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Get Smart would be perfect.
"If only he'd used his power for niceness instead of evil."
After failing to damage somebody - "Listen, fella, I hope I wasn't out of line with that crack about [previous insult]."
"Ah, it's the old [unusual thing that just happened] trick."
If you want to go full out with this, insist that someone cast silence every time the group discusses their plans.
I've got it working in TeamSpeak. It doesn't sound nearly as cool through that as it does normally, but it's still pretty nifty.
The EASY way to do it is to use two devices connected to TeamSpeak. One you talk through, the other one plays Syrinscape. You'll have to set the Syrinscape device's default Recording Device under Sound Settings to Stereo Mix. This takes what comes out of your speakers and dumps it into your microphone. If your sound card doesn't support Stereo Mix, try using a program like Virtual Audio Cable or VB Cable. Check out the link in the hard section for help setting that up.
The HARD way is if you only have one device that can use TeamSpeak.
These steps need to be performed each time you use the program.
That should do it.
If invisibility made real-world sense then you wouldn't be able to see anything while you were invisible. It's better that you limit visibility in water to the agitation you cause to it, depending on how fast you're moving. That could let an attacker pinpoint your location briefly (you still have total concealment), but wouldn't outline you like a glitterdust or faerie fire spell.
As someone who has taught archery to Cub Scouts, my first reaction was to wince at the damage he must be doing to his fletchings by nocking the arrow any which way.
The rest looks fancy (sometimes silly), but the main thing I was interested in was that thing about holding arrows in the draw hand. I'd like to give that a shot myself (pun entirely unintentional) if I get to a range this summer. Not sure how well it'll work for me, since I shoot left-handed because I'm left-eye dominant.
Normally I'd agree with you, but in this particular case of a progressively increasing DC, I would ABSOLUTELY let the character somehow know that it's getting harder to ignore the suggestion. It's much more dramatic to watch the character try to decide if the risk is too great than to just suddenly go too far. In fiction, the character's friends are often the ones to notice the change, and can bring that to attention, so you might want to give them a sense motive check rather than just say the fighter senses her sword's getting stronger.
Start having the sword not be satisfied with just one kill per draw, too.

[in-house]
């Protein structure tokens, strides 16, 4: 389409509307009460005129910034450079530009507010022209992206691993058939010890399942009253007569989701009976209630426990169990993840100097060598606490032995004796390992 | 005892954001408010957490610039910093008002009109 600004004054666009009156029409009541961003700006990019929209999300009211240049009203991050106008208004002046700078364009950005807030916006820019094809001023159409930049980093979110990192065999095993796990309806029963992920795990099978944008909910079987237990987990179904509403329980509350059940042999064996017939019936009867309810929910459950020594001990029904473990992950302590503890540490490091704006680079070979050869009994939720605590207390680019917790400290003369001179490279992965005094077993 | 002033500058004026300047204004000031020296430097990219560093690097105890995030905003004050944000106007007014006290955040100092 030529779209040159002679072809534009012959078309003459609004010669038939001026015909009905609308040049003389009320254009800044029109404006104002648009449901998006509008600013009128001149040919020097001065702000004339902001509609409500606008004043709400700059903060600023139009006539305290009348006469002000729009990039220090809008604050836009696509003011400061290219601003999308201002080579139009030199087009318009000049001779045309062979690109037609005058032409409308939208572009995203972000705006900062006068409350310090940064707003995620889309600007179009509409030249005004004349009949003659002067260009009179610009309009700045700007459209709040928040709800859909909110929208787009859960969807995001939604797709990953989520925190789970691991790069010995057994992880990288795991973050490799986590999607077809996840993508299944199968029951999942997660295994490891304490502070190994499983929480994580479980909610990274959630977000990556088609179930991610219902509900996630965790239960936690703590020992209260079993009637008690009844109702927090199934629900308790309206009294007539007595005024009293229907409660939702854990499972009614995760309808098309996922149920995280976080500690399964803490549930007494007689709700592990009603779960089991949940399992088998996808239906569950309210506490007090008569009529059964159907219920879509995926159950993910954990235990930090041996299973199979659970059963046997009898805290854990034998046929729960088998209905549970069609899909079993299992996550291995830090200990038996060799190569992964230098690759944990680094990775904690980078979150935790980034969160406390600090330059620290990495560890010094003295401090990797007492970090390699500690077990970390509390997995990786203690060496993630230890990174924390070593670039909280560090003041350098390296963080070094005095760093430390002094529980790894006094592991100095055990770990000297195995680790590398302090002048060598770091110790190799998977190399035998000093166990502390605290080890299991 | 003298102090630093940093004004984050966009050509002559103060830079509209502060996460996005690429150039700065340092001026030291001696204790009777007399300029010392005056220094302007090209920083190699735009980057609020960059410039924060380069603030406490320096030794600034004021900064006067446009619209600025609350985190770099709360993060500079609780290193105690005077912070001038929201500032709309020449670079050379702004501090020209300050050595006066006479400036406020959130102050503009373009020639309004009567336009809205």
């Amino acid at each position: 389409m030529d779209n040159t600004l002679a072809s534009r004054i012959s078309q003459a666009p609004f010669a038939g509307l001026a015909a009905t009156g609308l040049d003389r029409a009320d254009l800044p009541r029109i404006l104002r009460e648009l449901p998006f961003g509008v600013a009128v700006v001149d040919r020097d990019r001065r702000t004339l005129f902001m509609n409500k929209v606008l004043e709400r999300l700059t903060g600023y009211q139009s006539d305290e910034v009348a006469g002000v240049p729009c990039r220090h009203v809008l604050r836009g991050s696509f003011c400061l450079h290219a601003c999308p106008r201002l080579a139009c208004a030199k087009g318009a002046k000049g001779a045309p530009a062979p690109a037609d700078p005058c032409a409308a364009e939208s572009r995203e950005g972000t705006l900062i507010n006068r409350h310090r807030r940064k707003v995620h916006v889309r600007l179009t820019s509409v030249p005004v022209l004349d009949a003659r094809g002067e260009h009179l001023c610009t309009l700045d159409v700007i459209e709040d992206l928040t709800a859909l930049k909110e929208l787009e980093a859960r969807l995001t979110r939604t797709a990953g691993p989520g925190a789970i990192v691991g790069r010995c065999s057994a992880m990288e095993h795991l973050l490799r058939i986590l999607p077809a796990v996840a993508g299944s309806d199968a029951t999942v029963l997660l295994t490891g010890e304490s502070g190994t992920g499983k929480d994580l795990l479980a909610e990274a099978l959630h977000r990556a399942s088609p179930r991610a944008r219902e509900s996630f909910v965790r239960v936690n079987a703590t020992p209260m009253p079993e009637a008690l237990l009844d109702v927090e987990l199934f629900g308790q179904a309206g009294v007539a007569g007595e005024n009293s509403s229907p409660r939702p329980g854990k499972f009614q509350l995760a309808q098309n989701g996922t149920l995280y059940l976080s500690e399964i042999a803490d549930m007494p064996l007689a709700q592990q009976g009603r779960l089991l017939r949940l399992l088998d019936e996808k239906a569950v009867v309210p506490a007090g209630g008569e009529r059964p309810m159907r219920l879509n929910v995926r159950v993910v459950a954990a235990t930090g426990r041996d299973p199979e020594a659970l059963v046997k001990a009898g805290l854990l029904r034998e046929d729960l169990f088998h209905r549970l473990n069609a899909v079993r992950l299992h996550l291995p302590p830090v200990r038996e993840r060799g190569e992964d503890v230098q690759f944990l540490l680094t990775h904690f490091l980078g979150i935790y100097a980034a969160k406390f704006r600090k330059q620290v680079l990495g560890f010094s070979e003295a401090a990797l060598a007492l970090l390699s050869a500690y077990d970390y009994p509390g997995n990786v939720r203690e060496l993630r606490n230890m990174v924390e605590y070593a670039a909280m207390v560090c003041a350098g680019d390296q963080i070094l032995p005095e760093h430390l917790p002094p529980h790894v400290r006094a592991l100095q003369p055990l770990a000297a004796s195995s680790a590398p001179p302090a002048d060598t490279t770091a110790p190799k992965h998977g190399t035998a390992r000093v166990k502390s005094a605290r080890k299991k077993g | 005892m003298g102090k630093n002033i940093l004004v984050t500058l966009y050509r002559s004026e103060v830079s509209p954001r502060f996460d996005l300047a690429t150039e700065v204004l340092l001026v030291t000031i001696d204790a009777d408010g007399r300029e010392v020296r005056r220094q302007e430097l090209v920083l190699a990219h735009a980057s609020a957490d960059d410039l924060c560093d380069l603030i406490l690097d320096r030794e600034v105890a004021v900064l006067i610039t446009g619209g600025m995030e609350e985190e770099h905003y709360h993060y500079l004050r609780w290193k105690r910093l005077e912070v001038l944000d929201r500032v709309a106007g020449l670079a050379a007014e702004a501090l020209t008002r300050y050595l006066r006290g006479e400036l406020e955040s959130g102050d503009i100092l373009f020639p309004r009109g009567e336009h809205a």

Yes and yes. Grease requires careful placement if you want more use out of it than a single chance to make enemies fall prone. Of course, if you make an enemy have to move through a greased square to get to your party, you usually also have to worry about your allies having to get through the grease to get to the enemy. I like to use it to disrupt an enemy in the middle of a charge or to slow down enemies that are trying to flank my party.
I'm actually doing this with a single player who has only a little experience, playing Second Darkness. This might be helpful to you, but we did most of it so I could avoid work on the GM side, as I explain later.
We went with gestalt classes, and decided one should be paladin for the save boosts, immunities to a lot of SoDs, and Lay on Hands. The player picked evoker/admixture wizard for the other because he likes gishes and we thought the utility would be important. Divination would probably have been more optimized for one player, but eh.
Final result: Angel-kin aasimar, 25 point buy and cheated on the variant ability table to get an extra +2 INT in exchange for alter self. Gestalt paladin/evoker, relying on the Arcane Armor feats to avoid spell failure. Max HP, and all healing is maximized. To make up for the action deficit, we eventually also had to throw in the old version of haste, where you get an extra standard action each turn. I still limited him to one non-swift spell per round. Medium XP track when it should be Fast for the 3.5 rules tends to keep the PC less than two levels ahead of the where the game expects.
As for the GM side, I changed almost nothing. This is not my only campaign, just a side game we started when our normal group couldn't meet regularly. So I didn't even bother giving out favorable loot, and didn't convert the 3.5 stat blocks to PF, except for upgrading some drow to nobles to maintain the CR of boss fights.
The hardest part was a dungeon at the end of book one where the PC was only level 4 or 5 and had run out of spells, only making it through the dungeon by using a wand of CLW every round. I had a NPC ranger tag along as backup in book two, but he probably wasn't necessary. A fight with a dragon in book three was desperately close. Once the PC had enough gold to get a really high AC to became untouchable to most enemies, with no squishier party member to protect... you get the idea. We're in book 5, so not sure how the end will turn out yet.
This has been fun, but if we do it again, I'd rather the player played three or four PCs instead of just one super-PC to make things less swingy.